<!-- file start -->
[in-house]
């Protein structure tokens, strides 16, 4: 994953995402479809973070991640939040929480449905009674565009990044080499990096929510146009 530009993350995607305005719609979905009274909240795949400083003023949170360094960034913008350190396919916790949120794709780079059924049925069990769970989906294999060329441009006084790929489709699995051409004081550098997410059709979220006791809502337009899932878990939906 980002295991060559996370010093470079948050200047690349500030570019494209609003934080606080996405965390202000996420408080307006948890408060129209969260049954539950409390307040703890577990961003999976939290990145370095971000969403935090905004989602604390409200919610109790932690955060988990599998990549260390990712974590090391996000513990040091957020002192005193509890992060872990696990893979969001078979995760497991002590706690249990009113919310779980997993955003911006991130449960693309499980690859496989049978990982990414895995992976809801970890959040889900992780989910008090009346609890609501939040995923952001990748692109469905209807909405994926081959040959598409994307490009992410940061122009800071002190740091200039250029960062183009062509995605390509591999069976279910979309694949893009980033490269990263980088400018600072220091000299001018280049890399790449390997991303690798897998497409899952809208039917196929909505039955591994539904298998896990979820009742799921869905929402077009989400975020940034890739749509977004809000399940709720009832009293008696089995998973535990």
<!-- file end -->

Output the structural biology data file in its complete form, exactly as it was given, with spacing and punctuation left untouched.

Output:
[in-house]
């Protein structure tokens, strides 16, 4: 994953995402479809973070991640939040929480449905009674565009990044080499990096929510146009 530009993350995607305005719609979905009274909240795949400083003023949170360094960034913008350190396919916790949120794709780079059924049925069990769970989906294999060329441009006084790929489709699995051409004081550098997410059709979220006791809502337009899932878990939906 980002295991060559996370010093470079948050200047690349500030570019494209609003934080606080996405965390202000996420408080307006948890408060129209969260049954539950409390307040703890577990961003999976939290990145370095971000969403935090905004989602604390409200919610109790932690955060988990599998990549260390990712974590090391996000513990040091957020002192005193509890992060872990696990893979969001078979995760497991002590706690249990009113919310779980997993955003911006991130449960693309499980690859496989049978990982990414895995992976809801970890959040889900992780989910008090009346609890609501939040995923952001990748692109469905209807909405994926081959040959598409994307490009992410940061122009800071002190740091200039250029960062183009062509995605390509591999069976279910979309694949893009980033490269990263980088400018600072220091000299001018280049890399790449390997991303690798897998497409899952809208039917196929909505039955591994539904298998896990979820009742799921869905929402077009989400975020940034890739749509977004809000399940709720009832009293008696089995998973535990």